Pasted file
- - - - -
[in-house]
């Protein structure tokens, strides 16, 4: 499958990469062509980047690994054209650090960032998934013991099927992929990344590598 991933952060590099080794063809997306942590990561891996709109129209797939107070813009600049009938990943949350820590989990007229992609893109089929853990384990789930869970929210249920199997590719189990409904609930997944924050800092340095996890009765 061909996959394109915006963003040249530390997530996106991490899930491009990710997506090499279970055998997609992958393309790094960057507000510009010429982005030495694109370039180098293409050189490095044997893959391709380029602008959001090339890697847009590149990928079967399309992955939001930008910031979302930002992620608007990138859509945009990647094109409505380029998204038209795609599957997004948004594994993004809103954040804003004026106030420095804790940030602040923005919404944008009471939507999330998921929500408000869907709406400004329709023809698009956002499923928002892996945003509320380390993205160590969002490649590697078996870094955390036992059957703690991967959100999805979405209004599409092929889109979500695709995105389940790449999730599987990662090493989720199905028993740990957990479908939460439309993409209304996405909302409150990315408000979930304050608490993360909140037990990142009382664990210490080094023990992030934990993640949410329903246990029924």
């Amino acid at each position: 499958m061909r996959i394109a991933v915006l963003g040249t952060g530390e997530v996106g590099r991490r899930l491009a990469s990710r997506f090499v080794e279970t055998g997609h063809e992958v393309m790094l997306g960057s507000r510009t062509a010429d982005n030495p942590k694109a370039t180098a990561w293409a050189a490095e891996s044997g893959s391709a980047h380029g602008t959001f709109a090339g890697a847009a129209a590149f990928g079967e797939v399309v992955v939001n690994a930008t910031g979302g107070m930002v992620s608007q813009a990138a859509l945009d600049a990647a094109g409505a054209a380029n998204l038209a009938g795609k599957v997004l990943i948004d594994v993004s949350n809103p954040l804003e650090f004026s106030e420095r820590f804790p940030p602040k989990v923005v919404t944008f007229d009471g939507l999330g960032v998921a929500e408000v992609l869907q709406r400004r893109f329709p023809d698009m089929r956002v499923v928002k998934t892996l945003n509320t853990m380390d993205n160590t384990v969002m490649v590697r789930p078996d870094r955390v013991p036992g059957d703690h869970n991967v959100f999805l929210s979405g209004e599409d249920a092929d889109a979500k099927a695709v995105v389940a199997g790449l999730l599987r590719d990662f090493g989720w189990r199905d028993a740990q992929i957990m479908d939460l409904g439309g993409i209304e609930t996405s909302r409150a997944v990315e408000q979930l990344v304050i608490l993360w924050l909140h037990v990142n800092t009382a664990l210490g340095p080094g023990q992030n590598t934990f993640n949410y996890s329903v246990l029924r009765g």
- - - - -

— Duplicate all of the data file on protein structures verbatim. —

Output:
[in-house]
């Protein structure tokens, strides 16, 4: 499958990469062509980047690994054209650090960032998934013991099927992929990344590598 991933952060590099080794063809997306942590990561891996709109129209797939107070813009600049009938990943949350820590989990007229992609893109089929853990384990789930869970929210249920199997590719189990409904609930997944924050800092340095996890009765 061909996959394109915006963003040249530390997530996106991490899930491009990710997506090499279970055998997609992958393309790094960057507000510009010429982005030495694109370039180098293409050189490095044997893959391709380029602008959001090339890697847009590149990928079967399309992955939001930008910031979302930002992620608007990138859509945009990647094109409505380029998204038209795609599957997004948004594994993004809103954040804003004026106030420095804790940030602040923005919404944008009471939507999330998921929500408000869907709406400004329709023809698009956002499923928002892996945003509320380390993205160590969002490649590697078996870094955390036992059957703690991967959100999805979405209004599409092929889109979500695709995105389940790449999730599987990662090493989720199905028993740990957990479908939460439309993409209304996405909302409150990315408000979930304050608490993360909140037990990142009382664990210490080094023990992030934990993640949410329903246990029924």
């Amino acid at each position: 499958m061909r996959i394109a991933v915006l963003g040249t952060g530390e997530v996106g590099r991490r899930l491009a990469s990710r997506f090499v080794e279970t055998g997609h063809e992958v393309m790094l997306g960057s507000r510009t062509a010429d982005n030495p942590k694109a370039t180098a990561w293409a050189a490095e891996s044997g893959s391709a980047h380029g602008t959001f709109a090339g890697a847009a129209a590149f990928g079967e797939v399309v992955v939001n690994a930008t910031g979302g107070m930002v992620s608007q813009a990138a859509l945009d600049a990647a094109g409505a054209a380029n998204l038209a009938g795609k599957v997004l990943i948004d594994v993004s949350n809103p954040l804003e650090f004026s106030e420095r820590f804790p940030p602040k989990v923005v919404t944008f007229d009471g939507l999330g960032v998921a929500e408000v992609l869907q709406r400004r893109f329709p023809d698009m089929r956002v499923v928002k998934t892996l945003n509320t853990m380390d993205n160590t384990v969002m490649v590697r789930p078996d870094r955390v013991p036992g059957d703690h869970n991967v959100f999805l929210s979405g209004e599409d249920a092929d889109a979500k099927a695709v995105v389940a199997g790449l999730l599987r590719d990662f090493g989720w189990r199905d028993a740990q992929i957990m479908d939460l409904g439309g993409i209304e609930t996405s909302r409150a997944v990315e408000q979930l990344v304050i608490l993360w924050l909140h037990v990142n800092t009382a664990l210490g340095p080094g023990q992030n590598t934990f993640n949410y996890s329903v246990l029924r009765g």